used to reduce foreign debt. As Mr Biti said, there is no accountability for
the moneys being generated by these operations. Zimbabweans are not allowed
to know what sums were raised in each of the three auctions. Does the lack
of transparency not make it easier for the crooks in government to dip not
just their fingers but their whole arms in the till?
The EU still occupies the chair of the Kimberley process Working Group on
Monitoring, which is supposed to assess the effectiveness of monitoring. Yet
when the KP plenary in November 2010 broke up without reaching agreement on
what to do about the Marange diamonds, the KP monitor, Abbey Chikane, made a
quick dash to Zimbabwe where he certified the whole stockpile of 3.9 million
carats, worth some $160 million.
The KP chair issued a notice to members not to trade in Marange diamonds
pending consultations on how Zimbabwe could bring its operations into
compliance with KP rules. But amendments were agreed that would make it
harder to secure investigation of human rights in the area, and it was to be
no longer required that individual parcels of diamonds be certified. Even
with those concessions, the Mines Minister said last Friday that Zimbabwe
had not agreed to the light-touch KP guidelines that would allow Marange
diamonds to be sold on the world market. The Mines Minister defiantly told
Voice of America that the Government objected to any reference to human
rights and that they would continue to sell diamonds regardless of whether
the sales were authorised by the KP. It is as if they had decided to
withdraw altogether from the KP, to avoid oversight that would reveal
official theft of the proceeds that belong to the people. What does that
mean for Zimbabwe diamond sales? Will lower prices have to be accepted
because the sales will not be KP-authorised?
This is a make or break moment for the people of Zimbabwe. SADC and the AU,
as guarantors of the GPA, could “do the right thing”, as Mr Tsvangirai puts
it, and tell Mugabe that if elections are held without any of the reforms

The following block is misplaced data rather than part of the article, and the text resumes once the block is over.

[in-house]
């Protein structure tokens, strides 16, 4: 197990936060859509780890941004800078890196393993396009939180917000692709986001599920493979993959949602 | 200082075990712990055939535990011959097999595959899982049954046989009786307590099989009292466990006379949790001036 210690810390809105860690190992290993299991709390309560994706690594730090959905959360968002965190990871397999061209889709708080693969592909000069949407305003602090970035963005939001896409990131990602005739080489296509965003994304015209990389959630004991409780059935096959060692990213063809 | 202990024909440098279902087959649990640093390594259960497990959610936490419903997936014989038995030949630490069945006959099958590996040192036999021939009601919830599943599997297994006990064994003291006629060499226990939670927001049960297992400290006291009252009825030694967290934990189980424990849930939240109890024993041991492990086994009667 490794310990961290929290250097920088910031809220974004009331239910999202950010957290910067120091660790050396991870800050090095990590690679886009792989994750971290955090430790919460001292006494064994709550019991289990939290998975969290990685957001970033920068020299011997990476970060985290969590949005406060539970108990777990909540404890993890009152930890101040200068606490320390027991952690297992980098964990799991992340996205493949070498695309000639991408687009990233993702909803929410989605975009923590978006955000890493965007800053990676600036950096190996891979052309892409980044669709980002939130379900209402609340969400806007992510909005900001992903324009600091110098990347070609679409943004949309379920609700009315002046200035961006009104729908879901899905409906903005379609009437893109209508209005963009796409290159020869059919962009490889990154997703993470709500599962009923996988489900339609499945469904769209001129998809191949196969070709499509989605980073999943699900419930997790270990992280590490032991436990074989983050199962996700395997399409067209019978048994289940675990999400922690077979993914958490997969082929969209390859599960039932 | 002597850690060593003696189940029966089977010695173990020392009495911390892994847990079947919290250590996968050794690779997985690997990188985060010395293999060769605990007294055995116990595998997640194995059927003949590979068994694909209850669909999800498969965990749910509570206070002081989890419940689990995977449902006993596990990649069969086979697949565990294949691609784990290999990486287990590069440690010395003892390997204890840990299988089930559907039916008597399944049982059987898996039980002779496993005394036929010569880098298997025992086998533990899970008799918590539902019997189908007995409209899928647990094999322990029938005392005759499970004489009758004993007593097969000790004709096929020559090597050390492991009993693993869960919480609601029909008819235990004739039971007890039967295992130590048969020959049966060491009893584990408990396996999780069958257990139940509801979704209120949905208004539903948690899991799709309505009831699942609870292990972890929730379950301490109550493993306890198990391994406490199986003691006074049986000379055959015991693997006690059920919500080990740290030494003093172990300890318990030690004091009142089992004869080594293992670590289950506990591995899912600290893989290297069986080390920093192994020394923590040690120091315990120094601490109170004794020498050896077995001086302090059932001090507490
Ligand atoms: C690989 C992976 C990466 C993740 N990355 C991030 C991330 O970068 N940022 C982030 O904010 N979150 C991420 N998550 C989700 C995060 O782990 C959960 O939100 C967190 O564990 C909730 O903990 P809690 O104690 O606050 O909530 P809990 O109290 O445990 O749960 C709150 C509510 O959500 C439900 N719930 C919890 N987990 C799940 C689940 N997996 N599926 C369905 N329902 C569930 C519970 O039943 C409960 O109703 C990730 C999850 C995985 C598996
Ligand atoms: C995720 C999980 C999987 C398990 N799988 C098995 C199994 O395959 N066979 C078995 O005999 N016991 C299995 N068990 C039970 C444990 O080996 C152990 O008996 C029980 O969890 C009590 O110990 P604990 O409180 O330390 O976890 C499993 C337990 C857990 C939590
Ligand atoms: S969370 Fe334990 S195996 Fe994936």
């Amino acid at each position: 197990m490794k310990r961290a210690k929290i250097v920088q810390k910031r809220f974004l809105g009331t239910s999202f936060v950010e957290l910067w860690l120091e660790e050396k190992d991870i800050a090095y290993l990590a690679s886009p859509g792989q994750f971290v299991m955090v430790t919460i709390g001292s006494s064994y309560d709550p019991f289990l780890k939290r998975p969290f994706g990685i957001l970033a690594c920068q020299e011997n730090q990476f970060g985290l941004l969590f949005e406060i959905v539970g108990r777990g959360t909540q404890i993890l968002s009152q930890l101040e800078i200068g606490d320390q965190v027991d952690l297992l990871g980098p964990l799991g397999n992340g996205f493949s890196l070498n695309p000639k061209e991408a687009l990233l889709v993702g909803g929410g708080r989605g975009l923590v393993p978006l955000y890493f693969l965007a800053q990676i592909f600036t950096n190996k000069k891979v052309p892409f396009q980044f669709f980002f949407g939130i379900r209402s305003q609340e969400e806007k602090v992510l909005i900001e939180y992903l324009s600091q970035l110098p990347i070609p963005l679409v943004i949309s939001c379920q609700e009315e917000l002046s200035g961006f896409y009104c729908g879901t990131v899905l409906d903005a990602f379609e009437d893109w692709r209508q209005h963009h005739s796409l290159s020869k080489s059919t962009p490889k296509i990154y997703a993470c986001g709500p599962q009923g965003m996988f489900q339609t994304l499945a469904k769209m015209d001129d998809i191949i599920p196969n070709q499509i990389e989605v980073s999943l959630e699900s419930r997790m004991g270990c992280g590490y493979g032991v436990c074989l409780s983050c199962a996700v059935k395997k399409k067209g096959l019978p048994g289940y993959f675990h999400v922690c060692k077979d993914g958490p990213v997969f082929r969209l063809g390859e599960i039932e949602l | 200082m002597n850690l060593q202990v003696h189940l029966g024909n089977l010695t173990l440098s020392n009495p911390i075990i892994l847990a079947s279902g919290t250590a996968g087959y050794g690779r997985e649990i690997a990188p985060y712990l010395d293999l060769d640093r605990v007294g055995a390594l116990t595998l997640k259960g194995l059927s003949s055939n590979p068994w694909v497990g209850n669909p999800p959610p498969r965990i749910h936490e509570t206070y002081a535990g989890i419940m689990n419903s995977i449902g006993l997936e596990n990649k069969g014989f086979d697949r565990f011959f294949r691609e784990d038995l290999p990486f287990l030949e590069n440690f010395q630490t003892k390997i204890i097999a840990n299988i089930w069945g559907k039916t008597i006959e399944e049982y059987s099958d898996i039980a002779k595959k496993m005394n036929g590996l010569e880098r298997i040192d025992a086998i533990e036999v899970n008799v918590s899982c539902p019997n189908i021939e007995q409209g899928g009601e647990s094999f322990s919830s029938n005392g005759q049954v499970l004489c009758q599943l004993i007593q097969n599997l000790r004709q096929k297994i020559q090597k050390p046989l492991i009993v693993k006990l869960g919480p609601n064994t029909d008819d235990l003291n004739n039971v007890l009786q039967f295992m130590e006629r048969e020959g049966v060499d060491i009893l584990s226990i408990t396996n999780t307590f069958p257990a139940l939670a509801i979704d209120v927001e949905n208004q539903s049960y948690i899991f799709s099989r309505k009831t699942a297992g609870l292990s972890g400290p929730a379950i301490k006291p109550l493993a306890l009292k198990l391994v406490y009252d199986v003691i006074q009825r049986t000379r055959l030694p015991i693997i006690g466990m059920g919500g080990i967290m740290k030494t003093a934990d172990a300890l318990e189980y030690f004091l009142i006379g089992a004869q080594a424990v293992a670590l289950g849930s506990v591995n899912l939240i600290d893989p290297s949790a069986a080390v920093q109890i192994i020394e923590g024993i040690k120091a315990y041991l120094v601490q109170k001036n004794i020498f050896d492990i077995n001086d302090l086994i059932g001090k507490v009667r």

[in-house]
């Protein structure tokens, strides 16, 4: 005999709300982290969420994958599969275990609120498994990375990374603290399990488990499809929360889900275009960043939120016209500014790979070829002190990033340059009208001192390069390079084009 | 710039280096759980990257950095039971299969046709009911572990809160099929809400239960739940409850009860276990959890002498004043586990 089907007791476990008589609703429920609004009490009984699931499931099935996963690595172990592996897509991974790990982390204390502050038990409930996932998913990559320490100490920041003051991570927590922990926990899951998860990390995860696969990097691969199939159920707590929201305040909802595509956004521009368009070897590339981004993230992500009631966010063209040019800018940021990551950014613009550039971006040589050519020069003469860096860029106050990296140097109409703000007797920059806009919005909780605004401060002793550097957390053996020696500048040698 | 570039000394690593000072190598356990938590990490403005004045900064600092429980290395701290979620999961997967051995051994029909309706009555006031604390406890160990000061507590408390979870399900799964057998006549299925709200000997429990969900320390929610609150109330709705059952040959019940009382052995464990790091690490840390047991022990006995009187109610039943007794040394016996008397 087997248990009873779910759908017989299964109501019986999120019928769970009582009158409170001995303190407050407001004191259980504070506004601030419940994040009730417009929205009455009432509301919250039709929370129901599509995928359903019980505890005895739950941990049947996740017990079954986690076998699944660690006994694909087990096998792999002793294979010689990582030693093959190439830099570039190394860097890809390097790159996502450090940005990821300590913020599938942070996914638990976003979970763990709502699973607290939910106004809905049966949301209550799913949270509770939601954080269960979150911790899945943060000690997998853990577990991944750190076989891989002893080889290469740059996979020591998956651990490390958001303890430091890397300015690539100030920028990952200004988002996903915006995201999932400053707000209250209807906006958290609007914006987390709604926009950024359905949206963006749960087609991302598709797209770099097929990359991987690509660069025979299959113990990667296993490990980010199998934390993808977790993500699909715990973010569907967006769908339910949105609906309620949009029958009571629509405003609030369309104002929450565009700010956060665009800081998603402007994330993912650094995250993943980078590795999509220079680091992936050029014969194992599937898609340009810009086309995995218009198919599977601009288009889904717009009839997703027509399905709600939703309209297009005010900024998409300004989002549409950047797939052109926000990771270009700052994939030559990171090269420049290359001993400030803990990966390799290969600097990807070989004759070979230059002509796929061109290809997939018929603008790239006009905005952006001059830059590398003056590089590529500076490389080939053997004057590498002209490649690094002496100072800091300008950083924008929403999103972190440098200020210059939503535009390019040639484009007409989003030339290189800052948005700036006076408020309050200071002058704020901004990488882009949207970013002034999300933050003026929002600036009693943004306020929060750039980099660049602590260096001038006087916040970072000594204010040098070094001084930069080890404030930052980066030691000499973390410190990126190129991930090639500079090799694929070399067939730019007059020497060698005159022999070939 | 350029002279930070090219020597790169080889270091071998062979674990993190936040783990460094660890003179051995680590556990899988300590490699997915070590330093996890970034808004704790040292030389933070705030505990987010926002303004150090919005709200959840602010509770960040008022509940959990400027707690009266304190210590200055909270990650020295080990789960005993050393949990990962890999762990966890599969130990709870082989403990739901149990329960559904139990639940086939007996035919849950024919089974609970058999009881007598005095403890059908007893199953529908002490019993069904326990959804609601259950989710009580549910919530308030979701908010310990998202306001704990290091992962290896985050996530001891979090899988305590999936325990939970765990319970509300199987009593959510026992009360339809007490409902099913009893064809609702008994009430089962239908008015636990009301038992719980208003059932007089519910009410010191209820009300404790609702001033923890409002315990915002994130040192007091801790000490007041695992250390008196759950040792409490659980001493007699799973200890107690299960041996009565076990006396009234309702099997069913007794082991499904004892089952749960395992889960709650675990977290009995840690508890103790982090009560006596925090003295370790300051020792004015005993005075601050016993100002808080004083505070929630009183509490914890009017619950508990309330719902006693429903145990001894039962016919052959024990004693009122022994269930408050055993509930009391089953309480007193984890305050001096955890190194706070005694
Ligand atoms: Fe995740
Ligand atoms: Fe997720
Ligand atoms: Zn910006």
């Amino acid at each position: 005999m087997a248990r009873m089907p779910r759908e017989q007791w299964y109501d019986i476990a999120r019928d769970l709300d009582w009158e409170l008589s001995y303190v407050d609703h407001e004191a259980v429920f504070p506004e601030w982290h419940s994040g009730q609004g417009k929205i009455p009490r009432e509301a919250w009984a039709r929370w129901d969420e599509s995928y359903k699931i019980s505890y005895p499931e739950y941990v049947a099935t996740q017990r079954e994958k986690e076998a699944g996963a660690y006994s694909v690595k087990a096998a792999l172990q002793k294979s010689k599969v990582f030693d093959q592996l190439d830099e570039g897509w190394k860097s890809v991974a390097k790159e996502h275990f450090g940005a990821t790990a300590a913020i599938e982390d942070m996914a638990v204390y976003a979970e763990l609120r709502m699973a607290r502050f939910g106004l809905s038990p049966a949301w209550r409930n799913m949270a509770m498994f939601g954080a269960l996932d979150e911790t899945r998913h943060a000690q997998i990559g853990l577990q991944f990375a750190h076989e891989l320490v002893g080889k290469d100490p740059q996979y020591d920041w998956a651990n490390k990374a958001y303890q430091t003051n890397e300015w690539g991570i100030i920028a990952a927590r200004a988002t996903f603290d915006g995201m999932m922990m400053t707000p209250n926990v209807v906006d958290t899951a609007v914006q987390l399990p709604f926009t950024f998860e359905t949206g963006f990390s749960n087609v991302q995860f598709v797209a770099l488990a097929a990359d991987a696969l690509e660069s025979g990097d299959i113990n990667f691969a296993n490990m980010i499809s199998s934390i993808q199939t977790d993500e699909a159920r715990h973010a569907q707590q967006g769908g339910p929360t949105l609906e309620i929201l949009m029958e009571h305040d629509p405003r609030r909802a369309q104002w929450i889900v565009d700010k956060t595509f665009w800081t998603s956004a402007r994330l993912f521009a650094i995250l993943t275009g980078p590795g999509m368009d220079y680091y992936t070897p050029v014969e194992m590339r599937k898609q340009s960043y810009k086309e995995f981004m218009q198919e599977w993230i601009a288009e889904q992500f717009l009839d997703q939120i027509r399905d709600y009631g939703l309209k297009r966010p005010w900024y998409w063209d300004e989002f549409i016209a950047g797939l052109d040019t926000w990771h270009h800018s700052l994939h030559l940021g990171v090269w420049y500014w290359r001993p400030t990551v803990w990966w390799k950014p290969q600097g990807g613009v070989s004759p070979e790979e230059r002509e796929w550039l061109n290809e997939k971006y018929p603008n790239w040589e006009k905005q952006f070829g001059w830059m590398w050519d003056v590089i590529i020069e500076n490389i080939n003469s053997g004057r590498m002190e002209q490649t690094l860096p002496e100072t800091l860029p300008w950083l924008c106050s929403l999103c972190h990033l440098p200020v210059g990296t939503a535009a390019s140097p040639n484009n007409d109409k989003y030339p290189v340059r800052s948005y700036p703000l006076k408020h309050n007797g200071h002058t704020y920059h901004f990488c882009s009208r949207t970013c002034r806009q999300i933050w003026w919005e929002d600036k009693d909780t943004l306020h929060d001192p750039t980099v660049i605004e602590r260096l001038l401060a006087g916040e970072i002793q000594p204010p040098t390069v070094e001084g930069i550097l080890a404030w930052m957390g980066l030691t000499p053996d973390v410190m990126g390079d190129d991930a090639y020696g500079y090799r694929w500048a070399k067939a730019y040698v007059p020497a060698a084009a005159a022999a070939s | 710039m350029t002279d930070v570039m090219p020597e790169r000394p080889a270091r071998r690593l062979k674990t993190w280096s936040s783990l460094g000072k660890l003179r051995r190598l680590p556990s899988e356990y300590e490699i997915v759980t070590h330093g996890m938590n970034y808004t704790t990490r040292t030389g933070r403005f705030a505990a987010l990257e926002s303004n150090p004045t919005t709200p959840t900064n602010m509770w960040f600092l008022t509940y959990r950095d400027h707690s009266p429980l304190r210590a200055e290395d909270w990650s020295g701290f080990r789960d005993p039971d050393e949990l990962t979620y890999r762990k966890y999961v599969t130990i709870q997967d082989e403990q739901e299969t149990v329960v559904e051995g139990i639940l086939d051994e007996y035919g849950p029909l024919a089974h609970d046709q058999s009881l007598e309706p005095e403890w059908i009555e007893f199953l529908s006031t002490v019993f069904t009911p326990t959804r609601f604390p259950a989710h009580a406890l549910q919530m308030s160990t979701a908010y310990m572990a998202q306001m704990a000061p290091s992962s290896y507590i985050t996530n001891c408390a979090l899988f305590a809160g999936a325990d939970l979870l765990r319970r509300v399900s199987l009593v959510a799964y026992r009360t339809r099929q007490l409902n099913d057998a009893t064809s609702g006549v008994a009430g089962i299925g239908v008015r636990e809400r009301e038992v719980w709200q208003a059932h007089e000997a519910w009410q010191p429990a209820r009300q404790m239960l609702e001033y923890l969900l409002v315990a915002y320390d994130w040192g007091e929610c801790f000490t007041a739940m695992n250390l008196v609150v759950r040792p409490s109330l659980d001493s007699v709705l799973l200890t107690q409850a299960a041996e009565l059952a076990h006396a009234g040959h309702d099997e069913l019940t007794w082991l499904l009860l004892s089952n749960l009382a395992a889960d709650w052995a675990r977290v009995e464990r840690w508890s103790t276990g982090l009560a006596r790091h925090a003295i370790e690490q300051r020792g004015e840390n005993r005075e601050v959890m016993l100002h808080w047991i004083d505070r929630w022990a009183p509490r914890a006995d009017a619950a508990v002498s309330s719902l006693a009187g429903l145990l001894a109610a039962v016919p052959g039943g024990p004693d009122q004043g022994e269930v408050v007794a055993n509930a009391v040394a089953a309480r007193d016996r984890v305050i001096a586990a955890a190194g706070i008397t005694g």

that were agreed two years ago, they would not be endorsed as free and fair,
and any Government who came into office through such a process would not be
accepted as the legitimate voice of the people. If on the other hand the
elections are postponed until after the promised reforms are implemented,
there will be a brilliant future ahead for Zimbabwe and its people. Like the
Prime Minister, we have confidence in President Zuma and his team, and the
EU should stand by to offer them any help we can provide.
Lord Griffiths of Burry Port: My Lords, I pay tribute to the noble Lord,
Lord Avebury, for bringing this matter to our attention and giving us this
opportunity today. For more years than I remember, and probably more years
than he cares to remember, he has brought such matters to the attention of
your Lordships’ House and making sure that we debate these things properly.
I come to this debate as a person concerned for the well-being of all
Zimbabweans, those living in their own country and those scattered around
the world and here in the UK because they have had to flee their own country
in fear of what might happen to them and their families. I come to this
debate also as a Methodist minister. Methodism has had a long relationship
with Zimbabwe and with Rhodesia before that. The earliest missionaries from
the British church followed the 1891 pioneer column and, by the end of that
year, bases for outreach had already begun in Salisbury and in Epworth—named
for the place where John Wesley was born, of course, and now a high-density
suburb of Harare. Later Methodists from the American church came to the
country and focused their efforts especially on its eastern fringe. The
relationship between Methodists in Britain and Methodists in Zimbabwe has
weathered many difficulties, the creation and subsequent break-up of the
Central African Federation, UDI and the war for black majority rule. The
Methodists in Zimbabwe now form an autonomous and vibrant church with which
we still have close ties. Indeed, where I work, my colleague is herself
British Methodism’s special envoy to the Methodist Church in Zimbabwe, and
we have contacts all over the land with whom we are in regular touch.
Zimbabwe is a country with great resources, wonderful landscapes, and above
all a diligent, hard-working, resilient and extremely hospitable people. As
with others we long for the day when the country can once again hold its
head high in the community of nations. As the noble Lord, Lord Avebury,
reminded us, the current situation in Zimbabwe gives us very little cause
for hope. The global political agreement signed in 2008 between ZANU-PF and
the two parts of the MDC—one of which is itself terribly fragmented—which
led to the formation of an “inclusive Government”, has for the most part not